In a thought-provoking column ("Numbers Tell Us We Might Find Strength Through Peace," Op-Ed Page, Feb. 7), Jack Beatty asks whether we feel safer now than seven years ago, and then reminds his readers that since 1981 "we have spent $2 trillion on defense."
Through his use--in my opinion, misuse--of the word defense Beatty has weakened the force of his message. The figure he mentions, whose mind-boggling magnitude might have become more easily grasped if it had been written as $2,000,000,000,000, represents a sum spent in ways which bear little relationship to genuine defense requirements.
In making the distinction between defense spending and military (or Pentagon) spending, am I guilty of indulging in semantic quibbling? An incident that occurred 20 years ago seems to argue otherwise. As I was being introduced to an influential U.S. senator, he said: "Before we begin this discussion, it's only fair for me to inform you that if circumstances were to make this necessary, I would vote to allocate 100% of our federal budget for the defense of our country." The senator seemed surprised, and his expression softened, when he heard me say that I would applaud such a vote, and that my intention was to discuss, not legitimate defense expenditures, but excessive military spending. For me the incident was a vivid reminder of the semantic coup that had been scored in 1947 when our country's War Department was renamed Department of Defense. In a more current context, the point I am trying to make is illustrated by the fact that opponents say "Star Wars" while the people in favor invariably refer to the "Strategic Defense Initiative."
In a Los Angeles Times article (Dec. 13), William A. Niskanen Jr., a former member of President Reagan's Council of Economic Advisers, was quoted as saying: "Unlike most people who vote Republican, I'd cut a lot out of defense. To start with, I would cut $50 billion--we are now spending in real terms 20% more than we were spending at the peak of the Vietnam War." In his role as a presidential economic adviser Niskanen had access to enough information--and possessed enough courage--to say what he did even with the use of the word defense as part of his statement. For most Americans, however, the word becomes a mental barrier that blocks objectivity, a sort of sacred cow. A phrase like Pentagon budget is, on the other hand, a useful reminder that this particular department, like all government bureaucracies, always wants all the money it can get.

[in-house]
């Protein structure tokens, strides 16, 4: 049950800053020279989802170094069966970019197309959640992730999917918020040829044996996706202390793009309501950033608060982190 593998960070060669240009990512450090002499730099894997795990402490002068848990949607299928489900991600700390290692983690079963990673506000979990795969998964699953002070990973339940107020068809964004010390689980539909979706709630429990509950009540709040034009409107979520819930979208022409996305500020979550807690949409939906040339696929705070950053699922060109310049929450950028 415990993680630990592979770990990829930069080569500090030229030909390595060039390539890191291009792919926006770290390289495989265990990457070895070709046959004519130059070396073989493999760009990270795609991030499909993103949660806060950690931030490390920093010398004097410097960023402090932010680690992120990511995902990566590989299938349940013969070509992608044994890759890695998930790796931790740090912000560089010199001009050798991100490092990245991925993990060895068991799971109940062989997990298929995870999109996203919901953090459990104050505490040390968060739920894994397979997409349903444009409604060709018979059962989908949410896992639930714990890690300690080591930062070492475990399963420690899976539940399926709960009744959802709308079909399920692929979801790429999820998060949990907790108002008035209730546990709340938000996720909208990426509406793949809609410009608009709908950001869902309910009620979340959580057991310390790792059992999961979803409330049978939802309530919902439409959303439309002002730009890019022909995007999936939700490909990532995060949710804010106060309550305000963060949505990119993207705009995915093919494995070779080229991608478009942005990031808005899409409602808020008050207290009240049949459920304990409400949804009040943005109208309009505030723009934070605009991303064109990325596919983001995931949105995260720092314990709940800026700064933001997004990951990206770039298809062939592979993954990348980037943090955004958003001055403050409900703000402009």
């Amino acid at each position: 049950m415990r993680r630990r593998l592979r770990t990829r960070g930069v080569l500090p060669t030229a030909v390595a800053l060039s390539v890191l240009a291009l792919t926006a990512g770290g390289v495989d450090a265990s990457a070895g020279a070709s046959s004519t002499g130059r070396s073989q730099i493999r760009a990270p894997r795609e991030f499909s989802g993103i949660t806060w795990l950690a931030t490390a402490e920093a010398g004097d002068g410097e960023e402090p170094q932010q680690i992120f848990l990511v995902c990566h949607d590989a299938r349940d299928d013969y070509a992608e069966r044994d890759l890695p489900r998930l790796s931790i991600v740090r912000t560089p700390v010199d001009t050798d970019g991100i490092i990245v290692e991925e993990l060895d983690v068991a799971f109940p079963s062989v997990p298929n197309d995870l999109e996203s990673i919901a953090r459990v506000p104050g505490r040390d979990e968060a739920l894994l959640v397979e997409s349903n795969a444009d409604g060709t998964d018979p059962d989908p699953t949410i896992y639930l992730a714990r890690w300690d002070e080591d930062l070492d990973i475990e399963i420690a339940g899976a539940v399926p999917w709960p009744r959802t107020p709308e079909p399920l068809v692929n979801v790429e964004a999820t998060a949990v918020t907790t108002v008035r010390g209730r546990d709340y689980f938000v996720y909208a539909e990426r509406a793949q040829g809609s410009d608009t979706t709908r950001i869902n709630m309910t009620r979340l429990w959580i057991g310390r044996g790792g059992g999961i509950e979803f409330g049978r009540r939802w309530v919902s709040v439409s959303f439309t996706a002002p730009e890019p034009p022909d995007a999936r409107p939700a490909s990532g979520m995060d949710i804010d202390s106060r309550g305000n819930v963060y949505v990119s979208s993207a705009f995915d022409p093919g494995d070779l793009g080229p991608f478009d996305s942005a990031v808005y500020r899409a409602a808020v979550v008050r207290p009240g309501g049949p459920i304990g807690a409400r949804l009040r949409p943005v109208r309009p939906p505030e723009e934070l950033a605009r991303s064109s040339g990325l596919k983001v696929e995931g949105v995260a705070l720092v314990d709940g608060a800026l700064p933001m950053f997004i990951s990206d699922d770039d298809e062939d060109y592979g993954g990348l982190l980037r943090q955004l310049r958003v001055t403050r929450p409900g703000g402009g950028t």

It seems to me that Beatty's message implies the clear need for still another semantic shift: a redefinition of national security . As his column points out, "The average American household has contributed $21,000 over the past seven years to pay for the Reagan-Weinberger profligacy." During that same period our economic strength has been deeply damaged, and we have not been able to pay for the pressing need to repair our country's crumbling infrastructure--roads, bridges, etc. And all the while it has become increasingly clear that the destiny of a nation is much more likely to be determined by economic power than by military power.
Unlike President Reagan, President Dwight Eisenhower understood, and underscored, the relationship between economic vitality and national security. It is worth recalling one of his little-known statements on the subject: "There is no way in which a country can satisfy the craving for absolute security--but it can bankrupt itself, morally and economically, in attempting to reach that illusory goal through arms alone."
To redefine what we mean by national security; to redirect our view of thermonuclear devices; to reorder our spending priorities, we need to "think anew and act anew"--in Abraham Lincoln's words of 1862. Our ability to do that will be immeasurably enhanced if we begin to set the terms of the national debate with words and phrases which help rather than hinder the achievement of these vital goals.